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"I knew it. As I lie on a white bed in a white room with white light filtering in through the shade on the window, I know it has finally happened. The Shift is complete."
The radically new lifestyle of the Alternation of Generation world has more flaws than it may seem. A young woman named Mira Cobbleson has awoken for the first time in her new "body" with a feeling of unease. The Fisk, the city she is assigned to, seems too perfect to be real, but can it be any worse than the overcrowded cities and cramped apartments of life before the Shift? She stumbles upon others who feel it is worse, and they want to escape. Mira joins forces with them, and, together, they work to find a way to freedom---but their plan may be as flawed as the city they are trapped in.
Young Adult, Science Fiction, Dystopian
They said they were saving the world. Wait, no. They said they were saving us, the people. All those who were crippled, sick, or even dying could be saved. Over and over again, we were told that this was the end result. Who would put down this perfect plan that could save the lives of millions? No one. It figures, right?
Dr. Elrich Simon was the first to coin the idea that your memories are all you need to “be yourself.” Over time, the technology was developed to pull all the memories from a person’s mind into a small identity chip using a memory dock attached to the neck, leaving an empty shell of a body behind. This chip, along with the original memories, could then be transferred to a new body.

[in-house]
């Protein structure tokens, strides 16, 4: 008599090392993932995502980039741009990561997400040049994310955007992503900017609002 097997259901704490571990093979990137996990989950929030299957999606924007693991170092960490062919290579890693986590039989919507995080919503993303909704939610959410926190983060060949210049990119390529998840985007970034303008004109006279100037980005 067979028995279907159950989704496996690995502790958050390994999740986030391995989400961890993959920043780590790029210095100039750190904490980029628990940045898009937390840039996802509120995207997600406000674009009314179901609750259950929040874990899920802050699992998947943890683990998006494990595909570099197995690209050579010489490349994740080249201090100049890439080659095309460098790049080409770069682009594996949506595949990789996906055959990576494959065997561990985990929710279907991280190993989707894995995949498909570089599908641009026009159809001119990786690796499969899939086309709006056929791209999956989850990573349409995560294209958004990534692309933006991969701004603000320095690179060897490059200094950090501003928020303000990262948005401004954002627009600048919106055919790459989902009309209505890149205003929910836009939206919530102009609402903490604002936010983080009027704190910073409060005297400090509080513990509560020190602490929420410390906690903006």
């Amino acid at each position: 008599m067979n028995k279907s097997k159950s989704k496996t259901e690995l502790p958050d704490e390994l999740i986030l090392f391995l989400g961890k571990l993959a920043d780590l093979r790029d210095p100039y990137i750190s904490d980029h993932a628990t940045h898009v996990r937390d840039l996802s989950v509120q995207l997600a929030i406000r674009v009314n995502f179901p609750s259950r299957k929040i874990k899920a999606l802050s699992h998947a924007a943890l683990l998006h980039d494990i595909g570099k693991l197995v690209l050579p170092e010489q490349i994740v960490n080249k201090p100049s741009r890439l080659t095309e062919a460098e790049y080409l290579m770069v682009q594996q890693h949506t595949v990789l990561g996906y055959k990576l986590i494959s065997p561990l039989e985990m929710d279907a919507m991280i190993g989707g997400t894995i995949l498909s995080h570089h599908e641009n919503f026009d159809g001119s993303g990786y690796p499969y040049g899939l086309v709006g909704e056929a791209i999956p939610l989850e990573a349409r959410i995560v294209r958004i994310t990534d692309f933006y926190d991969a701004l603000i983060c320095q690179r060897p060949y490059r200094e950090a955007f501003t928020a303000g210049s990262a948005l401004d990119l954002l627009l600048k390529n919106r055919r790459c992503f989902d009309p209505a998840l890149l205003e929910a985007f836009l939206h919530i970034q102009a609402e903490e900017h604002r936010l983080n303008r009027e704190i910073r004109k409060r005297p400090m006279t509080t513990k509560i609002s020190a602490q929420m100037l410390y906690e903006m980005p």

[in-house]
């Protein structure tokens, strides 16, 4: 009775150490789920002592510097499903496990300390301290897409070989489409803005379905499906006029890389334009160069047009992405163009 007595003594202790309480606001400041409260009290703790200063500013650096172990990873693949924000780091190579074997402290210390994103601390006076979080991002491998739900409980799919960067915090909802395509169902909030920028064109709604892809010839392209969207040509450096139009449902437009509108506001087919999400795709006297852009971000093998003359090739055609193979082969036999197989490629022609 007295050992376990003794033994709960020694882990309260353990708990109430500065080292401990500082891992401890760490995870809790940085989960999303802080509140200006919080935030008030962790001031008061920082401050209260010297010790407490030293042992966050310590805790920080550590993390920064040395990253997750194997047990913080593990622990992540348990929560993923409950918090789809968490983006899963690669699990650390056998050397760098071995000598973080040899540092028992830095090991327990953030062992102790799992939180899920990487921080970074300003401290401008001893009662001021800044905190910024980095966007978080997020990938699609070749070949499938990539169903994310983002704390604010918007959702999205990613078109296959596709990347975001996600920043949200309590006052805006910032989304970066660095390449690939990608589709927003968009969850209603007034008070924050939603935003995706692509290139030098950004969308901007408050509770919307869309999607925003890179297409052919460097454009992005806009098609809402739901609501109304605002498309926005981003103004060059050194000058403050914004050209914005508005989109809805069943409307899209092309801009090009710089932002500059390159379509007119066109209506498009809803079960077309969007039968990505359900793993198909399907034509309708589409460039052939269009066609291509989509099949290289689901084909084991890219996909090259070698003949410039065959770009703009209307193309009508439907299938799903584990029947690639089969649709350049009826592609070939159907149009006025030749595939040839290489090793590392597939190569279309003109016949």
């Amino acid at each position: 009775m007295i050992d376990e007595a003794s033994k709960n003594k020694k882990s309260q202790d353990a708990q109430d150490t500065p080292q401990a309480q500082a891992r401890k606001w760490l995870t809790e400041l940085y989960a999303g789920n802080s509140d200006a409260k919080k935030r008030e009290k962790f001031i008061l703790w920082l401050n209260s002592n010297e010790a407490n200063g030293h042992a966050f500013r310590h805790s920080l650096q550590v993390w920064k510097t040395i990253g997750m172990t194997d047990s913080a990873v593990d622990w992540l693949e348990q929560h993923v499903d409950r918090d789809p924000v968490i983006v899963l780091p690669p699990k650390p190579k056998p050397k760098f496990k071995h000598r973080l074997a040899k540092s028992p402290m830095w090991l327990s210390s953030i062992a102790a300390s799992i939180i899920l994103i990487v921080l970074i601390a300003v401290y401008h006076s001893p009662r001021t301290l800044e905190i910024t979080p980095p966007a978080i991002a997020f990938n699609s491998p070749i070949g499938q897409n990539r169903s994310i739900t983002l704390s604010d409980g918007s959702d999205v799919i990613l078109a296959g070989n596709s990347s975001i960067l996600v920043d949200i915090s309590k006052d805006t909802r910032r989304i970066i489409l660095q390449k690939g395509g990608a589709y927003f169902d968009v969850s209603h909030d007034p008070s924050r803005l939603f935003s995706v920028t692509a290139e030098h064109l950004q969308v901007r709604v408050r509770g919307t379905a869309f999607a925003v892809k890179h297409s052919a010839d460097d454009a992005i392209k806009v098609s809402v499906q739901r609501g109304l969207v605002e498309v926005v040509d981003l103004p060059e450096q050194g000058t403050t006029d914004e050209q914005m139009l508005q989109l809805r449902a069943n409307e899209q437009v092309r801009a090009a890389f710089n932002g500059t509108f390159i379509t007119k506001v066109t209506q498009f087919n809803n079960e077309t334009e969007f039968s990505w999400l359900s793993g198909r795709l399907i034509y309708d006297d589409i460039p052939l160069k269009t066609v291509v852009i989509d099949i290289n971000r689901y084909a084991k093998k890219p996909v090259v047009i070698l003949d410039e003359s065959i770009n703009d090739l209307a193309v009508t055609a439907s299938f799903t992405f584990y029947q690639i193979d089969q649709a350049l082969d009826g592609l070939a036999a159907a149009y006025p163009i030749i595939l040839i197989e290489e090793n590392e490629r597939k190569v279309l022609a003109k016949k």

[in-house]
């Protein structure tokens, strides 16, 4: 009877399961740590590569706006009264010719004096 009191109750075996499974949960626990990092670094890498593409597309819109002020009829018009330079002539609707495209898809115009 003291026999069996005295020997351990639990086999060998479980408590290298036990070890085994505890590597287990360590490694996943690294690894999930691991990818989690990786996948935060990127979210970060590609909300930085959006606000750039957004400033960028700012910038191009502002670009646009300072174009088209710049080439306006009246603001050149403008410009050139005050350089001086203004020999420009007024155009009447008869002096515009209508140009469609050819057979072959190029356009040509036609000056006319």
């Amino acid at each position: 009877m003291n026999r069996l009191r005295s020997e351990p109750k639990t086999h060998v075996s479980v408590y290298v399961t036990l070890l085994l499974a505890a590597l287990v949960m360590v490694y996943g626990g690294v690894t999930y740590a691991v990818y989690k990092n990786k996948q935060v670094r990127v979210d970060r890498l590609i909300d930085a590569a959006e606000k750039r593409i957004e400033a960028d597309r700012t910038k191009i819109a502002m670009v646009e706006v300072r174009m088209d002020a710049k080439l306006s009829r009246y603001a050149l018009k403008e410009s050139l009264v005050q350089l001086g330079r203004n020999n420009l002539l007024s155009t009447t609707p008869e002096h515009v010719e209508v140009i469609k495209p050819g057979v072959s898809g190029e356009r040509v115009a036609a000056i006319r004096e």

All the reviews and reports of this procedure came through as supportive; after all, there were so many good applications for this technology. But what no one saw was that at the same time one person’s life was being preserved, another was being destroyed. Behind the veil of this miracle invention was the silencing of the minds of millions. As one person’s memories were taken out of the diseased or crippled body and thrust into a new one, the former occupant was silenced, forever. Memories of their lives were gone, pushed out by the new thoughts of another.
In the early stages of the MB Transfer, the “new” bodies were obtained from insane asylums. The rationalization behind this was that the memories of the “donor” were already so diseased and corrupted that the body was an empty shell to begin with. As cruel and evil as this practice was, no one blinked an eye. Only the benefits were seen.
The first major and recorded unjust use of mind-body transfer was in the War of 2146. A key strategizing officer, General Ray Mandin, and several troops crashed in enemy territory outside a small, rural town, and the general had been fatally injured. Few saw the crash; however, one curious teenage boy from the village snuck out to investigate on his own. The troops jumped him and, using the army-supplied emergency MB Transfer dock, took the general’s memories and pushed them into the mind of the native boy. The death of this boy became the symbol of cruelty and injustice. The troops tried to defend themselves by saying that the life of General Ray Mandin was worth the death of an insignificant nobody.